Of Montreal w/Jens Lekman
Friday, June 15
Better than: Listening to Diamond Dogs during your "Poststructuralism and Feminist Theory" seminar.
Swedish singer-songwriter Jens Lekman's loss was serendipitous curation's gain during the Northside Festival's biggest show. Onstage alone due to "some unexplained visa issues" involving the band that was supposed to join him in a "brand-new set," Leman made minimalist lemonade. His sweet acoustic set stripped away the baroque layers of strings and horns that layer much of his music, providing an ideal appetizer for Of Montreal's imminent glam-rock maximalism.
Lekman's Scandinavian cool nicely quelled the glaring sun and McCarren Park's baking concrete. Songs usually trump real life in Lekman's light-footed autobiographical blend of humor and melancholy. The self-described "suburban potato-chip boy" of "Waiting for Kirsten," wherein he stalks actress Kirsten Dunst during her visit to his Gothenburg hometown, sounded plenty blue during "Every Little Hair Knows Your Name" from his forthcoming I Know What Love Isn't (Secretly Canadian). Lekman sings the praises of a well-adjusted, practical sort of marriageone for citizenshipin his new album's title track. Later there was the Fassbinder-ian dread of "A Postcard to Nina," in which a gay friend tries to pass him off as her fiancée during a cringingly uncomfortable dinner with Dad.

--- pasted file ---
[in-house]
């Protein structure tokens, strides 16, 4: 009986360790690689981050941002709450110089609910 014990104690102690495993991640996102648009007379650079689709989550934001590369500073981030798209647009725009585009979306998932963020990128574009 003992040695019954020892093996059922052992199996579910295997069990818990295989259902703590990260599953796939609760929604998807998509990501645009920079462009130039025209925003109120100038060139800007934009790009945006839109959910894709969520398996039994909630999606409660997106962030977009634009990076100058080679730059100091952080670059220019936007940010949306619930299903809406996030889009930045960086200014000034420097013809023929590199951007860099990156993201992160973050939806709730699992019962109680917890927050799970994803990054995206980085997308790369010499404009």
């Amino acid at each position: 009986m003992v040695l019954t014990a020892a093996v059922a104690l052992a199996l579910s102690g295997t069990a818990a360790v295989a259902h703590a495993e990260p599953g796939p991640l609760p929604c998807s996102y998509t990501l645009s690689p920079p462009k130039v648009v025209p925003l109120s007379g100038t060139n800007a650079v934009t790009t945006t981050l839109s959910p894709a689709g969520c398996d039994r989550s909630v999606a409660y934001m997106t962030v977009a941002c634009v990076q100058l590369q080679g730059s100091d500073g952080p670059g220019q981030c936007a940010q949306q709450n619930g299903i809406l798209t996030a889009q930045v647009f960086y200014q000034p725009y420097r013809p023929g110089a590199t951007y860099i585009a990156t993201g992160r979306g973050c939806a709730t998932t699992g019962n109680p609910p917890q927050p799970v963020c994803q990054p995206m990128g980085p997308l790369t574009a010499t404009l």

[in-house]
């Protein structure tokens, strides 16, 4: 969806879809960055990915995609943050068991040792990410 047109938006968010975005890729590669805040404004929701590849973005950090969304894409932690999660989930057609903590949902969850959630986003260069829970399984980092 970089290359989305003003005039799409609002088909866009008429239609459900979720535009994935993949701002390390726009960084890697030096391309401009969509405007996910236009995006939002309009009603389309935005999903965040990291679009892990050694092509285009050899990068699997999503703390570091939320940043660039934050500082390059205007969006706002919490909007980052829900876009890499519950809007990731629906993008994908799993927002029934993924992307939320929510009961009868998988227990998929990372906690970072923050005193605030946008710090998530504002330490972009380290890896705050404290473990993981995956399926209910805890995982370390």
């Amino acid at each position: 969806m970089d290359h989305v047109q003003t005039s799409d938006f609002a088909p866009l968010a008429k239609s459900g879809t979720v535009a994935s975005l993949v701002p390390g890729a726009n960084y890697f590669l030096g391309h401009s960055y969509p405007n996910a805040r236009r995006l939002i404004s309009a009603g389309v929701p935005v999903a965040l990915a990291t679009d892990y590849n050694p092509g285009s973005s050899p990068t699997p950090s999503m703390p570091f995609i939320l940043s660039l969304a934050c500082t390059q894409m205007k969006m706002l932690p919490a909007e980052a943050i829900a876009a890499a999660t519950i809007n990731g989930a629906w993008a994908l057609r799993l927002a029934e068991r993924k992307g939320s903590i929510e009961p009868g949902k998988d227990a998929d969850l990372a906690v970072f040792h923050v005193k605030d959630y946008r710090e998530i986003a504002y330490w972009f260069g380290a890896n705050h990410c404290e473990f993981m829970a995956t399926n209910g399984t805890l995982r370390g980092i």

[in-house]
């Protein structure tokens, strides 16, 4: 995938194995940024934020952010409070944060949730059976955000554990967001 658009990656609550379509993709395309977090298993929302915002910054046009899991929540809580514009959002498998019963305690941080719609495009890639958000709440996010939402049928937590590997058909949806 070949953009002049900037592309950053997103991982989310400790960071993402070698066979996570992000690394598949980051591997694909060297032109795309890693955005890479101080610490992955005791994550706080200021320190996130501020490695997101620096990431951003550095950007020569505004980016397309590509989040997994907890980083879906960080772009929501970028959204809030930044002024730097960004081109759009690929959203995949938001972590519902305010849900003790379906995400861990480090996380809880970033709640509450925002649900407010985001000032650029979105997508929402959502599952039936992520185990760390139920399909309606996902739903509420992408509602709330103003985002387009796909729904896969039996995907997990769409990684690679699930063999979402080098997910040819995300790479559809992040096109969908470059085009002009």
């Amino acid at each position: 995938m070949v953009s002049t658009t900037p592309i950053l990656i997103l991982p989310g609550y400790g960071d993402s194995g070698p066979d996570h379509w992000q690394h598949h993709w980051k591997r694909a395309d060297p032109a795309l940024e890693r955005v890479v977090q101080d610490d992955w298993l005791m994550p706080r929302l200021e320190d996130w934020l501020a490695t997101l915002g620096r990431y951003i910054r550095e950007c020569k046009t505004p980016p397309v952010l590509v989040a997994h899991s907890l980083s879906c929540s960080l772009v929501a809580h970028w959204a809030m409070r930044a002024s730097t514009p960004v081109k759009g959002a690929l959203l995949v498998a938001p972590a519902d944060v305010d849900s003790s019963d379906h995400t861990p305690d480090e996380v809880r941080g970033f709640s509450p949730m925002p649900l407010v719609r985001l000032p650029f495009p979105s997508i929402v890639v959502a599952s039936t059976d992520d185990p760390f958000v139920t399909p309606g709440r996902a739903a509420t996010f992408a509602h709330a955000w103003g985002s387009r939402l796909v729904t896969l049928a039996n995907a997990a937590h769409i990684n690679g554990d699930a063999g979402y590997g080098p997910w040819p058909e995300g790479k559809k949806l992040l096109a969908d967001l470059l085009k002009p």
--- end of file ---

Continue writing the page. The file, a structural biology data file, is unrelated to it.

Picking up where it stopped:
Later in his set, he cranked up some canned horns and Enoch Light samples, spread his arms like wings, and cruised about the stage in pop bliss. Was he aware of how neatly this would foreshadow Of Montreal's own winged entities? Probably not.More »